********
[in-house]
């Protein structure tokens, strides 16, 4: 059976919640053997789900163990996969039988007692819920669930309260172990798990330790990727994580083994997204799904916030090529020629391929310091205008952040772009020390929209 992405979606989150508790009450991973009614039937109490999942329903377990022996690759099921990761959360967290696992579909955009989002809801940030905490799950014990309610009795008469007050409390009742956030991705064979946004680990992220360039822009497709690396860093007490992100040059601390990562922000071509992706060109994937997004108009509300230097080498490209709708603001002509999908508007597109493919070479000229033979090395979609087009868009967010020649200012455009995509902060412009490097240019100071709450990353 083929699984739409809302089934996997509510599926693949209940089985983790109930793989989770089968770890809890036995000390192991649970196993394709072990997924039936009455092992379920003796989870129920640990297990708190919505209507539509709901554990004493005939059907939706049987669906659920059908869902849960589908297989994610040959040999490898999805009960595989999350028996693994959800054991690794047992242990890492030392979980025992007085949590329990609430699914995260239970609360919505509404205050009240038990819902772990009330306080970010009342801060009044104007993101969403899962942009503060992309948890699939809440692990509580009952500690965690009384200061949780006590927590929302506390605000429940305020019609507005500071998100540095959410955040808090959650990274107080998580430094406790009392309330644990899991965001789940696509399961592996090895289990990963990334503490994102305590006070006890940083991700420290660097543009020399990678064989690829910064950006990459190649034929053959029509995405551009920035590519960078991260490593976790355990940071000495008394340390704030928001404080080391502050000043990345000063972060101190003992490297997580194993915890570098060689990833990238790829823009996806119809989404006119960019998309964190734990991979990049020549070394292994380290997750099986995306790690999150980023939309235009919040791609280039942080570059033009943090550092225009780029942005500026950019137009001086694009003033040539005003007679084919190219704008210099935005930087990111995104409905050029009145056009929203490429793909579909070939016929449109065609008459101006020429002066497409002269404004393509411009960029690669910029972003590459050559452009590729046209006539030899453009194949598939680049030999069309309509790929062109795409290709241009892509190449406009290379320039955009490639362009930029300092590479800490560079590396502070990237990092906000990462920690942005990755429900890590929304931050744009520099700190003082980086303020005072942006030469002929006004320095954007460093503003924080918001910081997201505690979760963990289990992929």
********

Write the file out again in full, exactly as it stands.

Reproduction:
[in-house]
């Protein structure tokens, strides 16, 4: 059976919640053997789900163990996969039988007692819920669930309260172990798990330790990727994580083994997204799904916030090529020629391929310091205008952040772009020390929209 992405979606989150508790009450991973009614039937109490999942329903377990022996690759099921990761959360967290696992579909955009989002809801940030905490799950014990309610009795008469007050409390009742956030991705064979946004680990992220360039822009497709690396860093007490992100040059601390990562922000071509992706060109994937997004108009509300230097080498490209709708603001002509999908508007597109493919070479000229033979090395979609087009868009967010020649200012455009995509902060412009490097240019100071709450990353 083929699984739409809302089934996997509510599926693949209940089985983790109930793989989770089968770890809890036995000390192991649970196993394709072990997924039936009455092992379920003796989870129920640990297990708190919505209507539509709901554990004493005939059907939706049987669906659920059908869902849960589908297989994610040959040999490898999805009960595989999350028996693994959800054991690794047992242990890492030392979980025992007085949590329990609430699914995260239970609360919505509404205050009240038990819902772990009330306080970010009342801060009044104007993101969403899962942009503060992309948890699939809440692990509580009952500690965690009384200061949780006590927590929302506390605000429940305020019609507005500071998100540095959410955040808090959650990274107080998580430094406790009392309330644990899991965001789940696509399961592996090895289990990963990334503490994102305590006070006890940083991700420290660097543009020399990678064989690829910064950006990459190649034929053959029509995405551009920035590519960078991260490593976790355990940071000495008394340390704030928001404080080391502050000043990345000063972060101190003992490297997580194993915890570098060689990833990238790829823009996806119809989404006119960019998309964190734990991979990049020549070394292994380290997750099986995306790690999150980023939309235009919040791609280039942080570059033009943090550092225009780029942005500026950019137009001086694009003033040539005003007679084919190219704008210099935005930087990111995104409905050029009145056009929203490429793909579909070939016929449109065609008459101006020429002066497409002269404004393509411009960029690669910029972003590459050559452009590729046209006539030899453009194949598939680049030999069309309509790929062109795409290709241009892509190449406009290379320039955009490639362009930029300092590479800490560079590396502070990237990092906000990462920690942005990755429900890590929304931050744009520099700190003082980086303020005072942006030469002929006004320095954007460093503003924080918001910081997201505690979760963990289990992929």